“I just don’t get it. We pay higher bonuses than anyone else in the industry, and go to great lengths to make sure non-financial rewards like social/cultural initiatives and training are top notch.
Yet, my subordinates don’t seem to be motivated enough to perform at the highest level,” said Ramli, a senior executive from a multi-national company at one of our recent leadership programs while describing his challenges relating to employee motivation. “They (the subordinates) seem to do just enough to get the job done, but passion and ownership is totally missing,” he went on to add.
If this sounds familiar, you are not alone. Most managers struggle when it comes to motivating their subordinates. Most try really hard to do whatever they can, and constantly ask themselves what more they can do. And therein lies the problem. Asking yourself what you can do to motivate your employees is a futile question because however hard you try, you cannot motivate anyone.
The truth is, like most of us, employees are motivated by their own unique self interest. Unless your actions directly address an employee’s self interest, any motivational initiatives you attempt are likely to fail. So instead of asking what more can you do to motivate your subordinates, you need to find out how each employee is already motivated, and try your best to address their needs.
But how is it possible for a manager to keep track of so many individual needs? Where should the manager even start? A simple two step approach should help: 1. Find out what they want and 2. Address their needs to the extent possible in the normal course of daily work.
Step 1: Find out what they want
Most employees around the world have three buckets of expectations from the workplace:
- What is my Role
- What is my work Environment like?
- How will I Develop my skills and my career?
While each employee’s needs are different, all employees have needs in these three buckets. To some, one bucket may be more important than others, but all have questions in each bucket.
In this bucket employees want to know about the nature of their work and how it fits in with their personal purpose. Meaningful work they can related to on an emotional level, is important to most high performers, and to generation Y in particular. There is no shortage of high paying jobs for such people. They decide based on purpose.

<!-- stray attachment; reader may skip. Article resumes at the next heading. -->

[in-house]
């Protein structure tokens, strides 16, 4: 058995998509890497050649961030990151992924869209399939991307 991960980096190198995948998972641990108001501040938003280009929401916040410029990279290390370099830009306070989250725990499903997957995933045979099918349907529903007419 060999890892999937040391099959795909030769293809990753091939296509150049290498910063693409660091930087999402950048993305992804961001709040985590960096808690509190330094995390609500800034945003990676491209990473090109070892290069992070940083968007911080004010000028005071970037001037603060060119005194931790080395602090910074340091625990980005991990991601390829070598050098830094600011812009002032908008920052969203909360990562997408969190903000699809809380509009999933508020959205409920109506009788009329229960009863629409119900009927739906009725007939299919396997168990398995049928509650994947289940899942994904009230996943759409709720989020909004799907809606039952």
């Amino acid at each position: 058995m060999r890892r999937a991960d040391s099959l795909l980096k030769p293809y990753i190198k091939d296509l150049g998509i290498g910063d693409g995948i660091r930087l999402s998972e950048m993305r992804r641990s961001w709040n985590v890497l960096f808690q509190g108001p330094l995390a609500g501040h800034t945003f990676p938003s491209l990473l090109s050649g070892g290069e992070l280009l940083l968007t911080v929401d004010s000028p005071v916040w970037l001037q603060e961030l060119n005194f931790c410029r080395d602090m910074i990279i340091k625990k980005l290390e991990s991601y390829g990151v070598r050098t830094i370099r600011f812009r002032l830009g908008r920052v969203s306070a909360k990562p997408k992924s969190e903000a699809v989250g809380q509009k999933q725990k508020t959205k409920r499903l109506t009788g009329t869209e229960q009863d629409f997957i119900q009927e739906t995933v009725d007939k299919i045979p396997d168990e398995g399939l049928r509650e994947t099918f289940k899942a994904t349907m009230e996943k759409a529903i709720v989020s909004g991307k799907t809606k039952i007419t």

Here, employees want to know if the work environment is in accordance with their personal values. If meritocracy is important to an employee, she will not thrive in an environment that believes in giving equal bonuses to all. If autonomy is important to another, he will not excel in a very regimented environment.
Finally, growing one’s skills and career is important to most. People with a high achievement drive want to achieve mastery at something, which can only be done by developing some natural strengths further. Employees want to know if their manager will give them opportunities to convert their strengths into mastery. So how can managers use RED? The trick is to learn as much as you possible can about each employee’s preferences in each bucket.
You now have an instant and easy to remember framework to start probing. Start using every opportunity during the course of a normal day or week to ask questions around Role, Environment and Development.
Simple questions should help, like, “How are you doing in your role?”, “What are you most excited about in your job?”, “Tell me about an interesting challenge you are currently working on?”, “Are you having fun?”, “What have you done lately to invest in your own learning and development?”, “What are you working towards in your career?”
These need not be long conversations. Managers can use 5-10 minutes to get a sense every time the opportunity presents itself.
Step 2: Address their needs
The more you ask, the more you’ll understand their needs, and the better you will be able to address them. For example, if someone wants to be challenged more, you can assign them on new or special projects. If someone does not fully understand the big picture context of their role, you can explain it. If someone is unhappy about certain aspects of the environment, you can try and change it.
Finally, if you know about your employee’s career development interests, you can assign her work that will help them build mastery in their preferred domain. By staffing them on the right projects, by giving constant coaching and feedback, and by investing in appropriate training, a manager can facilitate the mastery process without spending inordinate amounts of time and money.
As the employee begins to develop mastery in the field, her motivation soars. But this would only be possible if the manager knew the employee’s strengths and career interests in the first place. Trying to motivate someone in the absence of such information is impossible. So stop trying, and start asking.